Today, Maryanne Budde, the Episcopal Bishop of Washington, came to our church. I must confess, I did not have the proper attitude about her visit. I did want to hear her preach, but I was mainly gratified at the opportunity to make Quahog Popovers for the big feed the church put on between services. There is a reason for this subverting of the need to be of service to others to one's own ends. My usual readers will know that my husband can't eat shellfish ,and my lovely daughter-in-law isn't too fond of it. Quahogs are some kind of clam and hence off limits to Bob.. I just got frozen clams from the expensive fish place in Potomac, Also, popovers are a breakfast food. We don't have that many people over to breakfast anymore. (Read none.) So, one has to take one's opportunities where they occur. And, they seemed to be pretty popular. A couple of people mentioned them to me.
I had never made popovers before, and actually, don't remember eating them. I do have a very clear memory of being at my great aunts' and uncle's house on Long Island, aged 3. My mother and I had dressed in identical seersucker suits. This was possibly the only time in my life that this had ever happened, so I was very excited. However, my glee didn't last because a popover exploded on my mother's suit, and she had to go change. So much for popovers.
Being a popover novice, I figured I should practice before inflicting my wares on the church congregation. Saturday morning, I wasn't scheduled to go riding until 2:00 so on Friday night I got out The Joy of Cooking to read up on popovers and make plain ones. The best piece of advice Mrs. Joy had was to make sure all the ingredients were at room temperature. I carefully got out the milk and eggs and put them on the counter to warm up. Another important piece of advice was not to overfill the muffin tins. Fill them three-quarter full.
Joy's popovers were a snap. Mix, pour, bake. She does have some fancy stuff with the oven where the baker starts out at 450 degrees Fahrenheit and cuts the temperature back to 350 after twenty minutes.The NYTHC omits this. It is also important to grease your muffin tins as thoroughly as possible. I did not buy fancy cast iron popover muffin tins, because this might be the only time in my life I was going to make popovers. Standard muffin tins work just fine. If you have teflon coated muffin tins, they work better than anything else.
Even though these popovers are emphatically not gluten free, I ate three of them. Yum, yum, good.
The next morning, I packed my Whole Foods bag with all the implements and ingredients needed to make popovers at church. Since I spent 19 years of my life as a teacher, cooking at school, this was not difficult.
The scene in the kitchen was somewhat fraught. There was a huge collection of finger food stuffs on the big stainless steel table in the middle of the room. Lou, the head of the hospitality committee was dressed in his best bib and tucker, carving up a ham. Florence, the head of the altar guild, was setting the buffet table, and Larry, the sexton, was everywhere, doing everything. I had already been informed by my husband that Florence had asked me to "pour."
"Pour what?" I asked dimly. I love Florence, and one should accommodate her where ever possible, but I like to know what my job is. The tea, child, the tea.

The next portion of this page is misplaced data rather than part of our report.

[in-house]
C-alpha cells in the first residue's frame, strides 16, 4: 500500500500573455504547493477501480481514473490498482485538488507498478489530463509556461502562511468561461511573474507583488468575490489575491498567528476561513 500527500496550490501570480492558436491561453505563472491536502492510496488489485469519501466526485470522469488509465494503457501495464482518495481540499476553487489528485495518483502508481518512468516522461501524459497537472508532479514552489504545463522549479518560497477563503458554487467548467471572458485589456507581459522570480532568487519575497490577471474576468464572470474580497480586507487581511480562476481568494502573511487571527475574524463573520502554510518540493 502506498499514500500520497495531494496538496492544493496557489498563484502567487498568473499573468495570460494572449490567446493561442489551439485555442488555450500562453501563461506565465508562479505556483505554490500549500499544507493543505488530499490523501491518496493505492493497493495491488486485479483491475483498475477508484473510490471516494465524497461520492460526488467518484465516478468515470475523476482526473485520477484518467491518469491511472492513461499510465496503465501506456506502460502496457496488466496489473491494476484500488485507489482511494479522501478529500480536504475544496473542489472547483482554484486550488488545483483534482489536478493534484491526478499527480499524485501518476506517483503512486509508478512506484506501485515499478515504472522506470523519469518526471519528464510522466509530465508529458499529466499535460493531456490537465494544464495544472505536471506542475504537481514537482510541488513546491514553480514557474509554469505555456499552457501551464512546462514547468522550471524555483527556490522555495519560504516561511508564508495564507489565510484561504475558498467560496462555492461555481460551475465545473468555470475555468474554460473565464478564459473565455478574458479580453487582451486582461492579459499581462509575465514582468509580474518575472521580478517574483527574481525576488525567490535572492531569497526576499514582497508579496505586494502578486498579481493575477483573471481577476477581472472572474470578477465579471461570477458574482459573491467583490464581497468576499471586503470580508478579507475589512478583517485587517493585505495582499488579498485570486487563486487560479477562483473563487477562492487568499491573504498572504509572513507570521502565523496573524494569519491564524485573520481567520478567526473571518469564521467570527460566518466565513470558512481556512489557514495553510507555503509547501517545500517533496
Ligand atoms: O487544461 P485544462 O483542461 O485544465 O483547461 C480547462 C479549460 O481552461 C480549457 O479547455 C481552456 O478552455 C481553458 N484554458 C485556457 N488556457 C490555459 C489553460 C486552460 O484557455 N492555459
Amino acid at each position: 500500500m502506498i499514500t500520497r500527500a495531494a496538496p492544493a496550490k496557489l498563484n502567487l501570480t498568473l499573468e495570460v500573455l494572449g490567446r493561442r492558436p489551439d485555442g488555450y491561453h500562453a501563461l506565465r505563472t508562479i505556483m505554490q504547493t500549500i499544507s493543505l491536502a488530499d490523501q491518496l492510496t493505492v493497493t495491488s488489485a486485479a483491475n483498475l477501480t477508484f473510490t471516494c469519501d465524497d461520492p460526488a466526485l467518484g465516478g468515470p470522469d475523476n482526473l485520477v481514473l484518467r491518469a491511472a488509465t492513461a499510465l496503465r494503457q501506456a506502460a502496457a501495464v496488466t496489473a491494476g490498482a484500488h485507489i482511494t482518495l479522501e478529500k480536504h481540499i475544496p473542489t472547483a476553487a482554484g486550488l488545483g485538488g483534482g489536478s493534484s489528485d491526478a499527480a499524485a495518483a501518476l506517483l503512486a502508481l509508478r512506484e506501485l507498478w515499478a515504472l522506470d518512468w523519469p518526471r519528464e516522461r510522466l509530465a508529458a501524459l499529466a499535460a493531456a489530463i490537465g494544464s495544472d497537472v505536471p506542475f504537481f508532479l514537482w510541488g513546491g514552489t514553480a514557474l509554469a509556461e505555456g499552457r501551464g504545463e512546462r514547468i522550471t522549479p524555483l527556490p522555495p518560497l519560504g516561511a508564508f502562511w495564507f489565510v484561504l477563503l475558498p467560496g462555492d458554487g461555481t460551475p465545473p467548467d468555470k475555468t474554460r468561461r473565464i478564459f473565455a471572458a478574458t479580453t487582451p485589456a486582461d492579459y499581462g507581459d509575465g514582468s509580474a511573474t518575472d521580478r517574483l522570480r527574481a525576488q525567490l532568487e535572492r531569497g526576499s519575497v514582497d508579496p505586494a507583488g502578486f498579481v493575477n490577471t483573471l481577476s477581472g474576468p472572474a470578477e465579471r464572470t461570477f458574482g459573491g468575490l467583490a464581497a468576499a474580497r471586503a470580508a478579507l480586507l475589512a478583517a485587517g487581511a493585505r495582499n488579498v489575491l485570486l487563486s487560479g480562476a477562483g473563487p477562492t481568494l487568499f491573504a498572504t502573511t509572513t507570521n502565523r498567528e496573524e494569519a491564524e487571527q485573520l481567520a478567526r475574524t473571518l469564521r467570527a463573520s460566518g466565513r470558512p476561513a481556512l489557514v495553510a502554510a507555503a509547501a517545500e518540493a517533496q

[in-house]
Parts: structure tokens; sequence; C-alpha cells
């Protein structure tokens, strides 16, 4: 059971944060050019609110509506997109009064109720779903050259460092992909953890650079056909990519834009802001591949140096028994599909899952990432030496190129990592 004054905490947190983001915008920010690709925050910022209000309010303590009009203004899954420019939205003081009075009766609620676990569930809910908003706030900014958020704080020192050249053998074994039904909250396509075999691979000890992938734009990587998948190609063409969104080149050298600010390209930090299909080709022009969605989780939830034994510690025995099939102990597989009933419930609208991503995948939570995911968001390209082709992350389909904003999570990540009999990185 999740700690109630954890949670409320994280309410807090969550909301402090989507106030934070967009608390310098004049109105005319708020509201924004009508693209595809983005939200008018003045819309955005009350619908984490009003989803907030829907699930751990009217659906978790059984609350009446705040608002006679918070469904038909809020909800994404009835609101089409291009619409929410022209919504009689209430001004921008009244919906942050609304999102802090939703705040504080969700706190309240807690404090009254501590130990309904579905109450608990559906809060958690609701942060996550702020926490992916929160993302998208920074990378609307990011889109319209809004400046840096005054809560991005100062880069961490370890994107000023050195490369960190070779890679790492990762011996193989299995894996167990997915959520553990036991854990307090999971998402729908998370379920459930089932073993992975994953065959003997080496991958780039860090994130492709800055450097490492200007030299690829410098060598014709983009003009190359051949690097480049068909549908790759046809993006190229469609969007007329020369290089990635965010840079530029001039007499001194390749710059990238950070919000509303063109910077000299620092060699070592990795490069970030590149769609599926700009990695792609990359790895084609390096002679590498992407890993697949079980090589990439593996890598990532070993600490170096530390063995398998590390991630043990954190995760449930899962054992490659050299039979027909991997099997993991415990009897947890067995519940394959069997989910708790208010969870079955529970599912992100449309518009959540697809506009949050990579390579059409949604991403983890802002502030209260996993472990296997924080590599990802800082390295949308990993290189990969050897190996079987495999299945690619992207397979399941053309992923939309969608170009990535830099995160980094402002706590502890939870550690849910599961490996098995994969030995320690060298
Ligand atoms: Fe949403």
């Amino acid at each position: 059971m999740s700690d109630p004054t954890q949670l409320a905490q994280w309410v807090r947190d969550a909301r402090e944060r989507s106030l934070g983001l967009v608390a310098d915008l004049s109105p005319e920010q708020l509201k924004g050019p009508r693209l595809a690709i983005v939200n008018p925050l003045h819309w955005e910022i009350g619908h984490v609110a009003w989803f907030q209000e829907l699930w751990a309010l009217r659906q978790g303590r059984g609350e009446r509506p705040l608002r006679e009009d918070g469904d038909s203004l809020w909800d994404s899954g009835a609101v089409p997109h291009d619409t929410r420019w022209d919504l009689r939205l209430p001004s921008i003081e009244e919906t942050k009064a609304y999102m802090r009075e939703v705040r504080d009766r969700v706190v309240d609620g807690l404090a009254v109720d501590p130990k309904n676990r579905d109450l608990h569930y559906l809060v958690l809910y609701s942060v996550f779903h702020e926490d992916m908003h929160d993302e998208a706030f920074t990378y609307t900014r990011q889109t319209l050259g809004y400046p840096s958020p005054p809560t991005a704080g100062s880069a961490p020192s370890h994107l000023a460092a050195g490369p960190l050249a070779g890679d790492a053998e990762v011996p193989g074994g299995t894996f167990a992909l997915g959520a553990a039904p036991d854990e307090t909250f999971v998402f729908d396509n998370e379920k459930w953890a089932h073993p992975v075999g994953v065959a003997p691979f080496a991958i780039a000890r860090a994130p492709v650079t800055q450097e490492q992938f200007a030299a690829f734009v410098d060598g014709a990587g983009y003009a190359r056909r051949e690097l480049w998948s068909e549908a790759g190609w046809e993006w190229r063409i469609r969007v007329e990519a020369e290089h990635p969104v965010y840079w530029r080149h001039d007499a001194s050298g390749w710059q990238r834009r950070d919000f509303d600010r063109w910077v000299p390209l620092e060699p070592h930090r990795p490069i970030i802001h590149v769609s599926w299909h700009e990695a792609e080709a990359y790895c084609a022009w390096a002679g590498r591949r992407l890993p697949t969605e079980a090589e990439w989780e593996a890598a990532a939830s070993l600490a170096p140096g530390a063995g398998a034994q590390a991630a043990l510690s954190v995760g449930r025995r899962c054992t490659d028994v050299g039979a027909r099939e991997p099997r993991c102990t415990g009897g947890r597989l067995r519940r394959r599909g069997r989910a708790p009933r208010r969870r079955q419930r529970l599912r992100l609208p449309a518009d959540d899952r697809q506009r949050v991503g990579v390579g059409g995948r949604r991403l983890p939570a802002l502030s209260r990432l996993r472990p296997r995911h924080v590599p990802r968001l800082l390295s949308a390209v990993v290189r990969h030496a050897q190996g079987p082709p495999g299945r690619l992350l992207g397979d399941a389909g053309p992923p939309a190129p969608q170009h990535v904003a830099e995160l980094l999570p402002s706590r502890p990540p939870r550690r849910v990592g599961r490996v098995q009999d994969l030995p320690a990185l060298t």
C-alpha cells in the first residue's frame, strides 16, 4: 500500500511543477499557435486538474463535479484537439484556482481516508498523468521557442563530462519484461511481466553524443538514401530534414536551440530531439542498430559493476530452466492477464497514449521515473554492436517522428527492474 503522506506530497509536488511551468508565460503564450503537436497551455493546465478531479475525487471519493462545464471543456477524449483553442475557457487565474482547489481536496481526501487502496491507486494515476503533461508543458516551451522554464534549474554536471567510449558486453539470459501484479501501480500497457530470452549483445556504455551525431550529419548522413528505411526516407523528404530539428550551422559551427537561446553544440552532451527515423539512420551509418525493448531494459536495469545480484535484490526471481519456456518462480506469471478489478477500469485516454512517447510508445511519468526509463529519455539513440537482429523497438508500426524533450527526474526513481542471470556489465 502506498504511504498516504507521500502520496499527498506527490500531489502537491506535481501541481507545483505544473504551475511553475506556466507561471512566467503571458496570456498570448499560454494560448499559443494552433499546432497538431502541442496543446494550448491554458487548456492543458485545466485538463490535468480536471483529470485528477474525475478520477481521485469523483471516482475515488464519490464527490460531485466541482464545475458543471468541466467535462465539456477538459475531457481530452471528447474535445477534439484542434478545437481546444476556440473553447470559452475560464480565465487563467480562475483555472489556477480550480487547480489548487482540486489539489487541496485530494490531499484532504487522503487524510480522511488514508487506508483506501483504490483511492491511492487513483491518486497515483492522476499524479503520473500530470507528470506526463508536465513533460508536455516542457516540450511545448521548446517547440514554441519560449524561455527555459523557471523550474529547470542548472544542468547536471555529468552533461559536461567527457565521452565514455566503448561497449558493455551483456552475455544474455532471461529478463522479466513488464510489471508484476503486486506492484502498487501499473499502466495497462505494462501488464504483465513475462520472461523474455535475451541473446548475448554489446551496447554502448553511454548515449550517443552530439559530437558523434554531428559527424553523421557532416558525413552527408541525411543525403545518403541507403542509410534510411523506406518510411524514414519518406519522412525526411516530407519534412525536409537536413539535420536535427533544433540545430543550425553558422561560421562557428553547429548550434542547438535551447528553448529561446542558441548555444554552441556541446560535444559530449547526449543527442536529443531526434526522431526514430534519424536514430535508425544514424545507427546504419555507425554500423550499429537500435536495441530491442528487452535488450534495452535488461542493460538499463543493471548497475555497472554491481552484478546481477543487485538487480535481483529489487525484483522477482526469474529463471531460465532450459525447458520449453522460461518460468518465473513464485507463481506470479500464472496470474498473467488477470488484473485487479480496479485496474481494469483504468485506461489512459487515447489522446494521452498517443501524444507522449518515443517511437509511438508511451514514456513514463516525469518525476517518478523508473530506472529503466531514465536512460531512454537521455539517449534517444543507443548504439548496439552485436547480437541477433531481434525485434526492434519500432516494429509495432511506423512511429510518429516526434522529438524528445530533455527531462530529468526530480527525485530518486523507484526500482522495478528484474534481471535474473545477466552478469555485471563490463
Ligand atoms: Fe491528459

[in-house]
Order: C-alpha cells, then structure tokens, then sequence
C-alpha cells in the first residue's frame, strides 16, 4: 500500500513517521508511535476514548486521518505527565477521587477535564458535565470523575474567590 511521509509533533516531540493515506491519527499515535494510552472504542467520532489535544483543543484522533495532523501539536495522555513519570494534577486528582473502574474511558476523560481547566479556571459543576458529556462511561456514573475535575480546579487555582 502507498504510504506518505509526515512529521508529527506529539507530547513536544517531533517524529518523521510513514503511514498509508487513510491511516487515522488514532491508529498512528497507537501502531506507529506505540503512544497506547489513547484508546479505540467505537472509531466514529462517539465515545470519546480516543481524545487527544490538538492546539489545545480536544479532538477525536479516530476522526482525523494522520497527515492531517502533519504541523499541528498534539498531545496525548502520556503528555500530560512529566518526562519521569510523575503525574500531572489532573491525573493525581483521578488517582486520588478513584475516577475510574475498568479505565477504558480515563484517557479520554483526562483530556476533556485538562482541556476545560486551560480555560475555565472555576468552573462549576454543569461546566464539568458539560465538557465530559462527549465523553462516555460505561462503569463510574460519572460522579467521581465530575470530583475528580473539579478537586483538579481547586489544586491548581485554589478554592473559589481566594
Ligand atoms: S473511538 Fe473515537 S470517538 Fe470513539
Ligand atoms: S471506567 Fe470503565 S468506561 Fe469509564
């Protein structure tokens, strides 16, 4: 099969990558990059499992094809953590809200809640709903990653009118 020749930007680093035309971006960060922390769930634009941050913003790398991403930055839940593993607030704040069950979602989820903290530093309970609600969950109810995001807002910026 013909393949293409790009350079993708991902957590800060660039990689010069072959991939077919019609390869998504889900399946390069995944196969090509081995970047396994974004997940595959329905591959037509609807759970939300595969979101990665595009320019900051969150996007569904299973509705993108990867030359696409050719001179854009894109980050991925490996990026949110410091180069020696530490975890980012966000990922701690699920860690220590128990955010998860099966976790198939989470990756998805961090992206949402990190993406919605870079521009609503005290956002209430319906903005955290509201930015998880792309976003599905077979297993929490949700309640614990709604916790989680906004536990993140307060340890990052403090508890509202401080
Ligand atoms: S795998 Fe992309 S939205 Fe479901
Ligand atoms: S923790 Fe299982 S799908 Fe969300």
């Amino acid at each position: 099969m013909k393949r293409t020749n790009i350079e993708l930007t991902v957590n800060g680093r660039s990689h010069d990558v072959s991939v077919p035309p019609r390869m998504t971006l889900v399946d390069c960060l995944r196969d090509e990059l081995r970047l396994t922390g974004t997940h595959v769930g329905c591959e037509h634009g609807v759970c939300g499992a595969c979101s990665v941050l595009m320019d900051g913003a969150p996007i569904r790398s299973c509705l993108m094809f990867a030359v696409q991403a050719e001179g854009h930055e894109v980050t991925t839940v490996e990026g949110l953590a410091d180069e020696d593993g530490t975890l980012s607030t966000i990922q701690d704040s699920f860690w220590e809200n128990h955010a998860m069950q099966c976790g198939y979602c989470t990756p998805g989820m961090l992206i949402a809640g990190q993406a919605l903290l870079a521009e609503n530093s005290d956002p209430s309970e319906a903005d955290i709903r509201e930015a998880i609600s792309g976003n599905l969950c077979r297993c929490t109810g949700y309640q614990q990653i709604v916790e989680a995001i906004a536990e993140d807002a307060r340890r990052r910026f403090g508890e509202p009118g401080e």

Florence had trotted out the silver tea set, a relic of the church's past, when it was a bastion of upper class worship. Silver is one hell of a conductor of heat, so I guess she figured it would be better for one person to burn themselves than having everyone who came up for a cuppa to singe their palms and possibly drop the teapot on the tile floor. Also it's more classy to have some one pouring the tea.
I didn't get to the popovers until the 9:00 worshipers had fed from the buffet table, and the bishop had spoken at the forum between services on the need of the Episcopal church to get its act together and decide what it means to be an Episcopalian. I appreciated that myself because what being an Episcopalian meant to me was kind of like being a Catholic, except without all the stupid, anti-women rules that the Catholic Church has embraced over the years.
When the 11:15 worshipers trucked into the sanctuary, I greased muffin tins, broke eggs, stirred in flour, measured clam juice and dumped in chopped clams. Everything was in the oven, and I was able to be in my seat to hear the Gospel and the Bishop. Thirty-five minutes later, out they came, beautiful, golden little orbs that clung to the muffin tins and had to be pried out with a knife. Larry told me to put them in a wicker basket which I lined with paper towels, having failed to bring a clean linen towel. They looked lovely, and people seemed to like them. (By the way, I doubled the recipe and made 23 popovers.) So if you live in clamland, or particularly like clams, make sure your ingredients are at room temperature and go to it.
6 medium size quahogs (or a can of clams, or a package of frozen clams)
1/4 cup water
1 cup flour
1/4 teaspoon freshly ground black pepper
1 tablespoon oil (don't use olive)
1/2 cup milk
1. Preheat the oven to 425 degrees.
2. Place the quahogs and water in a pan and steam until quahogs open, about five minutes. Remove meat and chop. Reserve clam liquid.
3. Place the flour and pepper in a bowl. Add the eggs, oil, milk and one-half cup of the reserved quahog liquid. Beat until smooth.
4. Grease six deep muffin tins very well and head in oven three minutes. Stir chopped quahogs, (clams) into batter and pour into m uffin tins. Bake thirty-five to forty minutes. Makes six or thereabouts.